Non bisogna lamentarsi del finale che molti hanno trovato scontato. Bisognerebbe concentrarsi molto più sulla narrazione, che è a dir poco stupenda. Un film che parla della follia in alcuni tratti in maniera dolce e in altri in maniera molto crudele. Carpenter ci chiude in una stanza e ci sottopone ogni secondo a delle scosse elettriche provenienti dal lettino dell'elettroshock.
[Spoilers] The music is reminiscent of early Argento, but unfortunately the rest of the film reminds me of the Italian's more recent efforts. Clunky, poorly characterised and with a "twist" written five miles ahead in flashing neon for anyone who has watched "Shutter Island".
A masterclass in B-picture filmmaking. Carpenter takes on as pulpy and ridiculous a script as he has ever worked, and enlivens it with a ferocious sense of purpose. As with the best of Carpenter's work, even if this may not necessarily match up with it, every shot frames its subjects and moves with supreme confidence and disarming ease.
Not awful, but the constant sub-Grudge-remake jump scares really get in the way of solid, understated filmmaking and surprisingly good acting. The lobotomy murder is a brutal bit of work in an otherwise tame thriller. Lifts from giallo (with an upscale Goblin score), as noted below, which is interesting. But seriously, get a handle on those cheap jolts. And we end on a mirror scare! Really? I can't respect that.
Un buon thriller psicologico girato con la consueta eleganza stilistica.La sceneggiatura non è molto originale e ad un certo punto del film la trama diventa prevedibile,ma Carpenter ha una maestria tale che l'osservazione dei suoi movimenti fà passare in secondo piano la storia raccontata.Non è certo tra le sue opere migliori,ma è stato ingiustamente massacrato.Bellissima la protagonista.3*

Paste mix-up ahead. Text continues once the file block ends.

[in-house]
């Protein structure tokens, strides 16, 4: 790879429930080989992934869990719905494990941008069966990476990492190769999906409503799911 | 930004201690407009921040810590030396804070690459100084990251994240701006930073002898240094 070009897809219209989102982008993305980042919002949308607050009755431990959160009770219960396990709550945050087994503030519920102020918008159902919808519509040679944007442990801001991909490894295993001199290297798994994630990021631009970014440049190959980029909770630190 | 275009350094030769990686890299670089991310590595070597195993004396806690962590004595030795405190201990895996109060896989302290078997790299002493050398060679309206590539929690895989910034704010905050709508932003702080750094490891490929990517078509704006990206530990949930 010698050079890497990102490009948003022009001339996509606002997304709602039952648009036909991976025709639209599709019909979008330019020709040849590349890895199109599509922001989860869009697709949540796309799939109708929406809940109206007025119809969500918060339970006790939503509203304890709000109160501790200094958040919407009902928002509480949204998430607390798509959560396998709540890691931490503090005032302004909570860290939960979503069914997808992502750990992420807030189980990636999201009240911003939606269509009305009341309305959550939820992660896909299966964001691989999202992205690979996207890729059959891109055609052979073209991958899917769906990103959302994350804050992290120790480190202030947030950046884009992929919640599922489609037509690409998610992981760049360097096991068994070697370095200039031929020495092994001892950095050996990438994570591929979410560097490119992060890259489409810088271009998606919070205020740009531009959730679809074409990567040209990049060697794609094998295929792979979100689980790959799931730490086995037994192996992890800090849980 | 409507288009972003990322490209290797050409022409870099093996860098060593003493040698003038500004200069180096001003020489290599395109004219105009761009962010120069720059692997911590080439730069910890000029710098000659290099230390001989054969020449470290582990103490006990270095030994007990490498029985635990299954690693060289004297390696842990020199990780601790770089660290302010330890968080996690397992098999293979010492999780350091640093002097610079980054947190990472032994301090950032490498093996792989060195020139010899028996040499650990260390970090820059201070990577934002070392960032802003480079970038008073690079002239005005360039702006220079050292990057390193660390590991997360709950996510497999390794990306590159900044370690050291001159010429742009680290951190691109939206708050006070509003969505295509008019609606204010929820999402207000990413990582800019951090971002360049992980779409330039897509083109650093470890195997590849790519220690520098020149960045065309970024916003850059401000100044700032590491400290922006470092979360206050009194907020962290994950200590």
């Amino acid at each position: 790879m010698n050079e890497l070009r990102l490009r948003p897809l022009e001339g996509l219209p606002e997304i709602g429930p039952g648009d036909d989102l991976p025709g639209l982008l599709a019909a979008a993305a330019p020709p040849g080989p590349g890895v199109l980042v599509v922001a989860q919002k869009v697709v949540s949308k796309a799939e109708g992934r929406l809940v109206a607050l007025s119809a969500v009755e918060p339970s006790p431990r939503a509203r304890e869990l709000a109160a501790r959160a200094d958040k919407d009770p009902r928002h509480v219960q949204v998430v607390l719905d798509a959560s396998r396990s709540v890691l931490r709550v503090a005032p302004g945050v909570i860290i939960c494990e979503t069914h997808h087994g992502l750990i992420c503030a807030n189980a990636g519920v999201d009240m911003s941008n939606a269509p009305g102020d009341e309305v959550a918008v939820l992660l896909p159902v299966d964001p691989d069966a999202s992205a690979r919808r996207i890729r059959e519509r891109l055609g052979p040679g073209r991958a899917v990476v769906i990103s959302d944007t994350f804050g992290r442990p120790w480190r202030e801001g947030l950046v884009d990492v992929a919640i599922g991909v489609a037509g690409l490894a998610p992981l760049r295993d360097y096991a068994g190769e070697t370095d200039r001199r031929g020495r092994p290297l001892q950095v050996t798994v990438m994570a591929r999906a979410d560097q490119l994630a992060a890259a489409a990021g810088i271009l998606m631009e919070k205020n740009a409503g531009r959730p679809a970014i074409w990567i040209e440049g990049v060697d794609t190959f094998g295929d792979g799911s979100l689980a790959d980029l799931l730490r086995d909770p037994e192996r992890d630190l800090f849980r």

The setup and the central mystery of the film are cliches, and the turns that they take are eyerollingly obvious to anybody who's seen, say, more than a dozen thrillers, but one gets the sense that Carpenter and co. aren't interested in the mystery so much as they are the significance of the mystery. In that sense, it's a love letter to the genre: The stories that scare us are how we heal.
No less in all regards than, say, Wes Craven's first effort on the Nightmare on Elm Street series, or even the second-best works of the Carpenter oeuvre itself-- to the extent that one can't help but wonder at the (modern?) arrogance with which it has been received.
If you were surprised by the twist in Identity, this might work on you, except I just ruined it for you. Carpenter ruined it for us all first though, so I don't feel bad. If you are going to have such an obvious and boring twist telegraphed from the start of the film, at least use the dull hour or so that follows to work some interesting metaphors. That is the whole point of the characters in this type of framework.
As much as I respect John Carpenter, I probably wouldn't have queued this up if my Mubi buddies hadn't said such great things about it. Sadly, I can't say I was as taken with "The Ward" as them. This seemed like Carpenter doing his homage to Italian horror - but that shouldn't mean you rip off your best bits from Brian De Palma and giallos. I must admit Lyndsy Fonseca makes for one unbearably cute mental patient.